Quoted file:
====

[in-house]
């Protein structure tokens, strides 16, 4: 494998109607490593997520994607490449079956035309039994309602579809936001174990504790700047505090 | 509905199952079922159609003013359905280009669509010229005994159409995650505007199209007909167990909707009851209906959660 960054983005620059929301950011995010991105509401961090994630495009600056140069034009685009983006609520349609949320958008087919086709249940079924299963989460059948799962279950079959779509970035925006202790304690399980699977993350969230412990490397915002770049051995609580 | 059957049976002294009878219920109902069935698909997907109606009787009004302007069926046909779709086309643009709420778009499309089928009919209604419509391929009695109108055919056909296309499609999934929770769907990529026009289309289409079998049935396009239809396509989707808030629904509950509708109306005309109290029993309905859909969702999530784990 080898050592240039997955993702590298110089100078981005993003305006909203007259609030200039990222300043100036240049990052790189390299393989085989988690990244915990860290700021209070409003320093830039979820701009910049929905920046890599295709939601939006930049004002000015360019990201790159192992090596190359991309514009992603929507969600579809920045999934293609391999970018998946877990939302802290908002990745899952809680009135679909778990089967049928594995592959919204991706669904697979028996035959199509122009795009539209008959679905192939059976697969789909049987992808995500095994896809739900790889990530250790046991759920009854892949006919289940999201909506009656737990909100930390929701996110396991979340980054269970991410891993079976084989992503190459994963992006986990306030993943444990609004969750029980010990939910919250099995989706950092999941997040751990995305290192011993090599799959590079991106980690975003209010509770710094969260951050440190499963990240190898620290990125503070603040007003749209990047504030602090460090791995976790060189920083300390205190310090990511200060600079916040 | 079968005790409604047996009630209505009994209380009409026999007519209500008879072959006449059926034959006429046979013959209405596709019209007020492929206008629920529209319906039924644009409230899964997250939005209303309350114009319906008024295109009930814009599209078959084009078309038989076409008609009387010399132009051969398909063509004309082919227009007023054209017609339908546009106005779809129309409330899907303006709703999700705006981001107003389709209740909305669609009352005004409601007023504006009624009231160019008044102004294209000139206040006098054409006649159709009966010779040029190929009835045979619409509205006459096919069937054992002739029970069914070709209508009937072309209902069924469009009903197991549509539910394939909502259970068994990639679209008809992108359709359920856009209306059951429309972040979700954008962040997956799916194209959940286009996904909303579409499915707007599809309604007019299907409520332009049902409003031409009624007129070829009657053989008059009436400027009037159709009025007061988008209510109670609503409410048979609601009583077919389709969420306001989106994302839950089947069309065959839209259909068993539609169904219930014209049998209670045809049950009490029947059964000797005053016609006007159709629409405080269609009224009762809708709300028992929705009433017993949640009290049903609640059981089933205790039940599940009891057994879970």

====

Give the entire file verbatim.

[in-house]
């Protein structure tokens, strides 16, 4: 494998109607490593997520994607490449079956035309039994309602579809936001174990504790700047505090 | 509905199952079922159609003013359905280009669509010229005994159409995650505007199209007909167990909707009851209906959660 960054983005620059929301950011995010991105509401961090994630495009600056140069034009685009983006609520349609949320958008087919086709249940079924299963989460059948799962279950079959779509970035925006202790304690399980699977993350969230412990490397915002770049051995609580 | 059957049976002294009878219920109902069935698909997907109606009787009004302007069926046909779709086309643009709420778009499309089928009919209604419509391929009695109108055919056909296309499609999934929770769907990529026009289309289409079998049935396009239809396509989707808030629904509950509708109306005309109290029993309905859909969702999530784990 080898050592240039997955993702590298110089100078981005993003305006909203007259609030200039990222300043100036240049990052790189390299393989085989988690990244915990860290700021209070409003320093830039979820701009910049929905920046890599295709939601939006930049004002000015360019990201790159192992090596190359991309514009992603929507969600579809920045999934293609391999970018998946877990939302802290908002990745899952809680009135679909778990089967049928594995592959919204991706669904697979028996035959199509122009795009539209008959679905192939059976697969789909049987992808995500095994896809739900790889990530250790046991759920009854892949006919289940999201909506009656737990909100930390929701996110396991979340980054269970991410891993079976084989992503190459994963992006986990306030993943444990609004969750029980010990939910919250099995989706950092999941997040751990995305290192011993090599799959590079991106980690975003209010509770710094969260951050440190499963990240190898620290990125503070603040007003749209990047504030602090460090791995976790060189920083300390205190310090990511200060600079916040 | 079968005790409604047996009630209505009994209380009409026999007519209500008879072959006449059926034959006429046979013959209405596709019209007020492929206008629920529209319906039924644009409230899964997250939005209303309350114009319906008024295109009930814009599209078959084009078309038989076409008609009387010399132009051969398909063509004309082919227009007023054209017609339908546009106005779809129309409330899907303006709703999700705006981001107003389709209740909305669609009352005004409601007023504006009624009231160019008044102004294209000139206040006098054409006649159709009966010779040029190929009835045979619409509205006459096919069937054992002739029970069914070709209508009937072309209902069924469009009903197991549509539910394939909502259970068994990639679209008809992108359709359920856009209306059951429309972040979700954008962040997956799916194209959940286009996904909303579409499915707007599809309604007019299907409520332009049902409003031409009624007129070829009657053989008059009436400027009037159709009025007061988008209510109670609503409410048979609601009583077919389709969420306001989106994302839950089947069309065959839209259909068993539609169904219930014209049998209670045809049950009490029947059964000797005053016609006007159709629409405080269609009224009762809708709300028992929705009433017993949640009290049903609640059981089933205790039940599940009891057994879970």